3. There remains then the question whether the mortgage money ceases to bear interest from the date of deposit under the terms of Section 84 of the Transfer of Property Act. Notice of the deposit was sent to the plaintiff, but he refused to accept the money and subsequently the 1st defendant withdrew the amount from Court. On similar facts it was held in Krishnaswami Chettiar v. Ramaswami Chettiar : (1923)45MLJ166 that interest did not cease to run, the ground for the decision being that the deposit must be left in Court in case the mortgagee changes his mind. This decision is somewhat at variance with the decision in Velayuda Nayakar v. Hyder Hussan Khan Sahib ILR (1918) A 245, where it was held that once a tender had been made and refused, interest ceases to run, although in that case the money had been taken back from the mortgagor by the lender after refusal by the mortgagee. The decision in Krishnaswami Chettiar v. Ramaswami Chettiar : (1923)45MLJ166 was considered in Thevaraya Reddy v. Venkatachala Pandithan (1879) 10 ChD 434 where Ayling and Tyabji, JJ. differed. The case went up in appeal and was decided in Thevaraya Reddy v. Venhatachala Pandithan (1878) 10 ChD 388. I was one of the members of that Bench and dissented from the decision in Krishnaswami Chettiar v. Ramaswami Chettiar : (1923)45MLJ166 , and apparently Abdur Rahim, Offig. C.J., was inclined to the same view, although he held that it was not necessary to decide the point. On the other hand Seshagiri Aiyar, J., was of opinion that Krishnaswami Chettiar v. Rama-swami Chettiar : (1923)45MLJ166 was rightly decided. The question has been considered in Hnkam Singh v. Babu Lal, and there a Bench of that Court followed my judgment in Thevaraya Reddy v. Venkaiachala Pandithan (1878) 10 ChD 388, and accepted the reasoning therein. I have very little to add to my judgment in that case, but I will add a few words regarding the decision in Krishnaswami Chettiar v. Ramaswami Chettiar : (1923)45MLJ166 , from which I venture to differ. In the judgment in that case the question was asked whether when the mortgagor had deposited the money and issued a notice to the mortgagee he had not done all that has to be done by him to enable the mortgagee to take the amount out of Court; and can he then withdraw the money even before the mortgagee appears to claim it? The answer was given in the negative; and a further question was asked why should he be at liberty to do so because the mortgagee appears and refuses to take it? The answer I would give to that question is that the mortgagee is under a duty to take the money when tendered and the cessation of interest on his refusal is a penalty for not performing his duty of submitting to redemption. A mortgagor might be able to collect the mortgage money and interest accrued to date of deposit, but unable to raise any more to meet further interest. Is he to be compelled either to forego his undoubted right to redeem, or else to leave his money lying idle, until the mortgagor chooses or is compelled to accept it? In the case of an usufructuary mortgage the injustice to the mortgagor is obvious as he is deprived of the benefit of his property and of his money. One consideration which appears to have escaped the notice of the learned Judges in that case is that if the mortgagor leaves his money in Court deposit after refusal by the mortgagee it might lapse to Government before the amount is withdrawn; who, in that case, is to bear the loss, the mortgagor or the mortgagee? In the present case the deposit was made in 1913 and this suit was not brought until 1922. If, therefore, the 1st defendant had left the money in|deposit, the money woud long ago have lapsed to Government. Section 84 is very clear and says that interest shall cease when once the mortgagor has done all that he can to enable the mortgagee to draw the money. When a mortgagee has received notice that the money is actually in Court and that he can draw it at that time, what more can be done by the mortgagor to enable him to draw it? Proceeding strictly on the interpretation of the section I still adhere to my opinion that Krishna-swami Chettiar v. Ramaswami Chettiar : (1923)45MLJ166 is wrong and I am inclined to think that the legislature did not intend to make the law in India identical with the law in England. In England when a tender has been made it is also necessary that the mortgagor should always be ready to pay the amount, but the burden of proving that he is not so ready is on the mortgagee. I take it therefore that, when there has been a tender and there is no evidence of any subsequent refusal to pay, the provisions of the English Law would be complied with, and the tender would be valid, except perhaps in cases where it was shown that the tenderer had subsequently derived profit from the money tendered.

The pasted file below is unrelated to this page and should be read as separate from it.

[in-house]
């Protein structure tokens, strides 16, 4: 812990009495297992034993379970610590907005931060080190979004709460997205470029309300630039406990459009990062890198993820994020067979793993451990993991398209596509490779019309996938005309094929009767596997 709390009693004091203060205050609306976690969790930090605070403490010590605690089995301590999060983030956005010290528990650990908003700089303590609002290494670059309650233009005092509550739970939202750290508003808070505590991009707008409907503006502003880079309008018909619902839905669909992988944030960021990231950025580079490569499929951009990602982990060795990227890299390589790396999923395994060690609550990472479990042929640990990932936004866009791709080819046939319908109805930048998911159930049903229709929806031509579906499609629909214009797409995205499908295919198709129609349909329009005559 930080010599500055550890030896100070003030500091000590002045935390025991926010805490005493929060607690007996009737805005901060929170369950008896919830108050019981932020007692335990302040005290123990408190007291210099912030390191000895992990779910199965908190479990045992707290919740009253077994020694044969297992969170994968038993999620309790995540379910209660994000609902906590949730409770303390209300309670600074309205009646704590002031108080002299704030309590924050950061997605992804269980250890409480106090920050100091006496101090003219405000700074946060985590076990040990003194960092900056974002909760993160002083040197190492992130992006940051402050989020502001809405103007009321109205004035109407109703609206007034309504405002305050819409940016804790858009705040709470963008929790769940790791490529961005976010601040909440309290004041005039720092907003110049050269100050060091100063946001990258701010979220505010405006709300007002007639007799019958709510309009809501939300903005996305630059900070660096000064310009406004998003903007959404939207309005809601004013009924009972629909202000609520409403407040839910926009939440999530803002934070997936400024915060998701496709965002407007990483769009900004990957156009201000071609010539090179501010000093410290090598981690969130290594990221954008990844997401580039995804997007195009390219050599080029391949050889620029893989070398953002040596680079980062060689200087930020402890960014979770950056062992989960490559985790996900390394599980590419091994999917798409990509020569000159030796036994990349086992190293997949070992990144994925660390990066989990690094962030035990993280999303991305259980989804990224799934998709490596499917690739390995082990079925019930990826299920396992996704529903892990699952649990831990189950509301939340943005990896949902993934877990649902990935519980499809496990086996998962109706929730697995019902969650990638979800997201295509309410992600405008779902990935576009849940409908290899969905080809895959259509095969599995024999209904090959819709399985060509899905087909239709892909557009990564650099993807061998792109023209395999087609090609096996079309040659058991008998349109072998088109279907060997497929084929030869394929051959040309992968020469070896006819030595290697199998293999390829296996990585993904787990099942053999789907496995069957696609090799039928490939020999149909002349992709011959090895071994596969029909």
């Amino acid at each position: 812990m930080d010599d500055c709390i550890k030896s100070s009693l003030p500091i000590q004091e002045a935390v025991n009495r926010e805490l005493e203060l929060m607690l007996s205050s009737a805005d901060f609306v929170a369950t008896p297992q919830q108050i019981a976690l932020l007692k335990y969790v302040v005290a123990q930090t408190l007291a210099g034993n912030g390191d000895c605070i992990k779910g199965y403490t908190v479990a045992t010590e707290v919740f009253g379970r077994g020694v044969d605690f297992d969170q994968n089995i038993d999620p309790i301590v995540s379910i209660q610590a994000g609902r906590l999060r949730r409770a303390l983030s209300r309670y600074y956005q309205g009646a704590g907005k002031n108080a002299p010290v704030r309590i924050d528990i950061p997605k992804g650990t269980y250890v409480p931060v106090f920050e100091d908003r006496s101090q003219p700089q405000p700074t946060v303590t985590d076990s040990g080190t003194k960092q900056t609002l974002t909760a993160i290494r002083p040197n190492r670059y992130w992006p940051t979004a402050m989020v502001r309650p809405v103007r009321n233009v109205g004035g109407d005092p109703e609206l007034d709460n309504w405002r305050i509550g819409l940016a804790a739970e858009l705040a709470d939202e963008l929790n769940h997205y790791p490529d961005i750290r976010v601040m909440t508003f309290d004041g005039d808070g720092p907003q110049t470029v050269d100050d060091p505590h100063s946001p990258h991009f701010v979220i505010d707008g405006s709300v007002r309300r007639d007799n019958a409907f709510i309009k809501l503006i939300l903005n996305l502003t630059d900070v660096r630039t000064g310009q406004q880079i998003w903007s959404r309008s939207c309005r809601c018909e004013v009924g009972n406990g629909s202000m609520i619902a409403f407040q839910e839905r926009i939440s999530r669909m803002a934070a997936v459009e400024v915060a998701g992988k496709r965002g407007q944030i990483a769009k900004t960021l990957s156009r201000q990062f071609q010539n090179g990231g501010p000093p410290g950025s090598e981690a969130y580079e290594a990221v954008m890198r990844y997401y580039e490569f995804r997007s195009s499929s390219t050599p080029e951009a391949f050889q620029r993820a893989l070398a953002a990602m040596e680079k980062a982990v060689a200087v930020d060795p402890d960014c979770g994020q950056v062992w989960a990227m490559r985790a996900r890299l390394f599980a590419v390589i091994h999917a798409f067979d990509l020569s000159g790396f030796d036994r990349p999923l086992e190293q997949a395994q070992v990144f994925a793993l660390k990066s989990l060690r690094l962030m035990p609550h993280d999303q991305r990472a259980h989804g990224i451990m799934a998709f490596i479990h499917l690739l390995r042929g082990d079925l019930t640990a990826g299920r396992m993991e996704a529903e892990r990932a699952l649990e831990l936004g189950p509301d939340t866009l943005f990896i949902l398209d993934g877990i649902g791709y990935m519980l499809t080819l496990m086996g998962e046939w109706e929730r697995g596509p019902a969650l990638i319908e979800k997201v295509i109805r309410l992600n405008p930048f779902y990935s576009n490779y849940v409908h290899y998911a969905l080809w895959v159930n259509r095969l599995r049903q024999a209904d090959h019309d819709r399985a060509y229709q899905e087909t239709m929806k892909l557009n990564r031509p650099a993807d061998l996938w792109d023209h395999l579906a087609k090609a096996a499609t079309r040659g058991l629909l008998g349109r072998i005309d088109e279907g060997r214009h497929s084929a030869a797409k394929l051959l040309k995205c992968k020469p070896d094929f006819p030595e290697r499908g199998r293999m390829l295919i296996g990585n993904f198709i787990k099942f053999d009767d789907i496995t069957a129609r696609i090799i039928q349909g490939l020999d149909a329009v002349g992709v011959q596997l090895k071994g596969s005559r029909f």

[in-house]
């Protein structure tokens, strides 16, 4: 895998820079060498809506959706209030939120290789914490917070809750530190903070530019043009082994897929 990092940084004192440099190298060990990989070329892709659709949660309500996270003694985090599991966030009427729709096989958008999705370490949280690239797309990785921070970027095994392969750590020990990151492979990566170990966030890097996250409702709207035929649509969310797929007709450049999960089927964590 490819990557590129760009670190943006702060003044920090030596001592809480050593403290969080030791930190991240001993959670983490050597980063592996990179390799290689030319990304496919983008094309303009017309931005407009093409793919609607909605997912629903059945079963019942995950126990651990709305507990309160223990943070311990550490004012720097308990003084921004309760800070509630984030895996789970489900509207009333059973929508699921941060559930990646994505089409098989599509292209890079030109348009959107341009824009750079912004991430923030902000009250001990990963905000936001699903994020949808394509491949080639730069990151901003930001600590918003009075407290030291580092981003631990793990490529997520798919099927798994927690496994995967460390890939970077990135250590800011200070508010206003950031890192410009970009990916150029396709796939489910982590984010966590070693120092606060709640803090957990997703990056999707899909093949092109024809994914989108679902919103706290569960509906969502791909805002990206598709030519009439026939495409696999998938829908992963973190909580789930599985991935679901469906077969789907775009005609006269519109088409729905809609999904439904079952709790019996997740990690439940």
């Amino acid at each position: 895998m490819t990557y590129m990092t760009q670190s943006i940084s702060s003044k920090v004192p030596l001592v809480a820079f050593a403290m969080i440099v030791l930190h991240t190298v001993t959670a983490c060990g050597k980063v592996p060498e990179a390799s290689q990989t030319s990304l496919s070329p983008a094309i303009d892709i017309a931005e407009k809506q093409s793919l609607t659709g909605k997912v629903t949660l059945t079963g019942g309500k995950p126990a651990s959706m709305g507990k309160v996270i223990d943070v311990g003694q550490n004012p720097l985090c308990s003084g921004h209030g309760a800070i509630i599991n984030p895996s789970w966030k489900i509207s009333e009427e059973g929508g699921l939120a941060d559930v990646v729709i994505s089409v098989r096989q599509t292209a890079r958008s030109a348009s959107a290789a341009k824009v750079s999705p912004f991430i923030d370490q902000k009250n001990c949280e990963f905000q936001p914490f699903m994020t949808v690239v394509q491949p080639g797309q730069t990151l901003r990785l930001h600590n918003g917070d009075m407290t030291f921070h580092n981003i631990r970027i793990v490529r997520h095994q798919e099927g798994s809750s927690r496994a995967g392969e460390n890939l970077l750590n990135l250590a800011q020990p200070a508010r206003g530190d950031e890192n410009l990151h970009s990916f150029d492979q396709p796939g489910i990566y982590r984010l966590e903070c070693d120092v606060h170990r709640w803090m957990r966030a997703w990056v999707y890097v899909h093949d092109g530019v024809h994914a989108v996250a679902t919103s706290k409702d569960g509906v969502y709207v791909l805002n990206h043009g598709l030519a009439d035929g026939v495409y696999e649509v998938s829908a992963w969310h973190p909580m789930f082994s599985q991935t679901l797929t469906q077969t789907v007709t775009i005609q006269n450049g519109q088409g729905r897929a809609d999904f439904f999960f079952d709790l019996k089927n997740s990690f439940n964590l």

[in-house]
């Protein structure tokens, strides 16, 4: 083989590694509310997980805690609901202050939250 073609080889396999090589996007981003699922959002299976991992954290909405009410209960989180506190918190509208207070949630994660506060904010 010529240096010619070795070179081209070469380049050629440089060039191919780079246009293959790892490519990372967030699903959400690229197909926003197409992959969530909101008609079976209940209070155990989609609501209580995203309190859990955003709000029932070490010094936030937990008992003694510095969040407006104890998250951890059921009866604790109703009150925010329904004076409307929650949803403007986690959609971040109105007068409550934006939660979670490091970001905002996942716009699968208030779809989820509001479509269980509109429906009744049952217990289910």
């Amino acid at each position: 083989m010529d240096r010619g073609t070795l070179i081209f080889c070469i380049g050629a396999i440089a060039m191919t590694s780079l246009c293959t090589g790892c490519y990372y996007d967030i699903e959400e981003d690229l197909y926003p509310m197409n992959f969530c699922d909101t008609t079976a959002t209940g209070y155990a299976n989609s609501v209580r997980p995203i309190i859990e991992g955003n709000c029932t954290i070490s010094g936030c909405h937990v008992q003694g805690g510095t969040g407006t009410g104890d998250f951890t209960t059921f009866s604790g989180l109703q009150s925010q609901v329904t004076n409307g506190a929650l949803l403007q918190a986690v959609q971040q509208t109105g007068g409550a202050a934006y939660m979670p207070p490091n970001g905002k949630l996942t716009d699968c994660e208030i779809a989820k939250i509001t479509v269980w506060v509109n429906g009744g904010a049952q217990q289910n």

4. As the question is one of some importance and there is a divergence of views in this Court, I think that the question should be referred for decision to a Full Bench. Accordingly the appeal is submitted to a Full Bench for decision.